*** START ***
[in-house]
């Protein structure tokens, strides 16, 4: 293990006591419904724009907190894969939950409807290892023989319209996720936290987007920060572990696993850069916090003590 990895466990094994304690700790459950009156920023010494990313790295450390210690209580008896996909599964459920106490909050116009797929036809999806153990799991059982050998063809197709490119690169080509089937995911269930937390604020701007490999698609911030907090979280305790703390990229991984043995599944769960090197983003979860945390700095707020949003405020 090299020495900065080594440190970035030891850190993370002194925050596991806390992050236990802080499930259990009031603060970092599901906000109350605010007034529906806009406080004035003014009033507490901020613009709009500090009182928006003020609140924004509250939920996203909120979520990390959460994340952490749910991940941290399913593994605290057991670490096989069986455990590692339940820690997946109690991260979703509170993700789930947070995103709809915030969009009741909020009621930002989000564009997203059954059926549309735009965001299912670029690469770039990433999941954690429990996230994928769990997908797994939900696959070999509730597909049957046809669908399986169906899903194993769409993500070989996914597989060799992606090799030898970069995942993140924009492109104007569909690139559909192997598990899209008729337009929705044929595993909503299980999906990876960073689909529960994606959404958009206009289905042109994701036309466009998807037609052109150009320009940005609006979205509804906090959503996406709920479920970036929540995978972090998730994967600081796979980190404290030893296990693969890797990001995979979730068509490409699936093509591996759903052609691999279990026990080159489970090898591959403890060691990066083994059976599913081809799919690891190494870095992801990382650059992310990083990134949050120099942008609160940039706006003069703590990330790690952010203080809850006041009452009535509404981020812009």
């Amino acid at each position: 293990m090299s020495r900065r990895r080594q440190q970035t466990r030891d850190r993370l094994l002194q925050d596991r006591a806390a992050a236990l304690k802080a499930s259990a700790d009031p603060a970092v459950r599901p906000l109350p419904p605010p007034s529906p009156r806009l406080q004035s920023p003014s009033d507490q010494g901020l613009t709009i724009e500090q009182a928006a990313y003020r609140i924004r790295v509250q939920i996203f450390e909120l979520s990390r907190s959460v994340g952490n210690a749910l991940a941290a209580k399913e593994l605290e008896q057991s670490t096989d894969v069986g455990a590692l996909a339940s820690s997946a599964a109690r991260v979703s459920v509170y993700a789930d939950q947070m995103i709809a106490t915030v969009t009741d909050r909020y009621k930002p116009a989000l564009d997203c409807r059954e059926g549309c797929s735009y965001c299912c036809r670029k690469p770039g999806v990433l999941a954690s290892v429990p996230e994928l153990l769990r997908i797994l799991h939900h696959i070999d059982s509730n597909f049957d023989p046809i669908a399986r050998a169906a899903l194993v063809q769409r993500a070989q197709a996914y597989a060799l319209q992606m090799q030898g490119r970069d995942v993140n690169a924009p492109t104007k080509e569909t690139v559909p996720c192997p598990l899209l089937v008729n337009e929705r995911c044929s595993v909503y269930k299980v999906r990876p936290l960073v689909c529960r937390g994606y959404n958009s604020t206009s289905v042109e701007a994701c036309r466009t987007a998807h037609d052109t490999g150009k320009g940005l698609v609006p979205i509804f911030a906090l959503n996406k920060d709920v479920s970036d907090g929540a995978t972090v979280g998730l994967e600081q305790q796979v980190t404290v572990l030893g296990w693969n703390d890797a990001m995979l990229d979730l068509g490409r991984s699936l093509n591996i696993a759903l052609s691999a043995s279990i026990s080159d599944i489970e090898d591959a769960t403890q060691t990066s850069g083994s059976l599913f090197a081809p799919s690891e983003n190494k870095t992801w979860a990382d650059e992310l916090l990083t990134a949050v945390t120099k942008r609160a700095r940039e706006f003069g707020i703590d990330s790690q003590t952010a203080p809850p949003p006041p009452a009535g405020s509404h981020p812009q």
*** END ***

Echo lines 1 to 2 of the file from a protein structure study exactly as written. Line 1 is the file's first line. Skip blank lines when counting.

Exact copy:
[in-house]
């Protein structure tokens, strides 16, 4: 293990006591419904724009907190894969939950409807290892023989319209996720936290987007920060572990696993850069916090003590 990895466990094994304690700790459950009156920023010494990313790295450390210690209580008896996909599964459920106490909050116009797929036809999806153990799991059982050998063809197709490119690169080509089937995911269930937390604020701007490999698609911030907090979280305790703390990229991984043995599944769960090197983003979860945390700095707020949003405020 090299020495900065080594440190970035030891850190993370002194925050596991806390992050236990802080499930259990009031603060970092599901906000109350605010007034529906806009406080004035003014009033507490901020613009709009500090009182928006003020609140924004509250939920996203909120979520990390959460994340952490749910991940941290399913593994605290057991670490096989069986455990590692339940820690997946109690991260979703509170993700789930947070995103709809915030969009009741909020009621930002989000564009997203059954059926549309735009965001299912670029690469770039990433999941954690429990996230994928769990997908797994939900696959070999509730597909049957046809669908399986169906899903194993769409993500070989996914597989060799992606090799030898970069995942993140924009492109104007569909690139559909192997598990899209008729337009929705044929595993909503299980999906990876960073689909529960994606959404958009206009289905042109994701036309466009998807037609052109150009320009940005609006979205509804906090959503996406709920479920970036929540995978972090998730994967600081796979980190404290030893296990693969890797990001995979979730068509490409699936093509591996759903052609691999279990026990080159489970090898591959403890060691990066083994059976599913081809799919690891190494870095992801990382650059992310990083990134949050120099942008609160940039706006003069703590990330790690952010203080809850006041009452009535509404981020812009």